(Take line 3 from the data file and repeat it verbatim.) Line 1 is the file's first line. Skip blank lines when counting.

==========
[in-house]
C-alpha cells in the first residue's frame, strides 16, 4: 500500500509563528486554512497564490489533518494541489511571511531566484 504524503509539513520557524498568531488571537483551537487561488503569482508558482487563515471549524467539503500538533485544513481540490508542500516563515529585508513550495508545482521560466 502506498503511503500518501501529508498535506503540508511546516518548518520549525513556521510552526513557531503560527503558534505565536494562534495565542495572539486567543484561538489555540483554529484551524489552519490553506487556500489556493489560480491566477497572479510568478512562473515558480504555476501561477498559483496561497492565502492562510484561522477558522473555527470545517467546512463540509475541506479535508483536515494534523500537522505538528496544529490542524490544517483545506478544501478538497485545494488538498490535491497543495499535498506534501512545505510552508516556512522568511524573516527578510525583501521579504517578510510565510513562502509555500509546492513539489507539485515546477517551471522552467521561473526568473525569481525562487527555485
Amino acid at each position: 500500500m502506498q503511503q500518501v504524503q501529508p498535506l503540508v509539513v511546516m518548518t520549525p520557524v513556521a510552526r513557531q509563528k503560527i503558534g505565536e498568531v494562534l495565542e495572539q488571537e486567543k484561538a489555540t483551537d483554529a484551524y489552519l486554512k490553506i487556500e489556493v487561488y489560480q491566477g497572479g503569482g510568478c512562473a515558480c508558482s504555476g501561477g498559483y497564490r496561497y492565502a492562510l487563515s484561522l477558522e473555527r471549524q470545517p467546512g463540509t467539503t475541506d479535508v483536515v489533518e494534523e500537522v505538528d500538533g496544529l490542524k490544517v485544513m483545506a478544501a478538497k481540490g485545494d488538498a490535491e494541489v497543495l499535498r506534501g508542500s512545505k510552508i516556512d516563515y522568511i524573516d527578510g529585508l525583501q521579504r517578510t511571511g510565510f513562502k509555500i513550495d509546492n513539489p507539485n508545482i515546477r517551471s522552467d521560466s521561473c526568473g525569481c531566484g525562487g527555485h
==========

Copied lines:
Amino acid at each position: 500500500m502506498q503511503q500518501v504524503q501529508p498535506l503540508v509539513v511546516m518548518t520549525p520557524v513556521a510552526r513557531q509563528k503560527i503558534g505565536e498568531v494562534l495565542e495572539q488571537e486567543k484561538a489555540t483551537d483554529a484551524y489552519l486554512k490553506i487556500e489556493v487561488y489560480q491566477g497572479g503569482g510568478c512562473a515558480c508558482s504555476g501561477g498559483y497564490r496561497y492565502a492562510l487563515s484561522l477558522e473555527r471549524q470545517p467546512g463540509t467539503t475541506d479535508v483536515v489533518e494534523e500537522v505538528d500538533g496544529l490542524k490544517v485544513m483545506a478544501a478538497k481540490g485545494d488538498a490535491e494541489v497543495l499535498r506534501g508542500s512545505k510552508i516556512d516563515y522568511i524573516d527578510g529585508l525583501q521579504r517578510t511571511g510565510f513562502k509555500i513550495d509546492n513539489p507539485n508545482i515546477r517551471s522552467d521560466s521561473c526568473g525569481c531566484g525562487g527555485h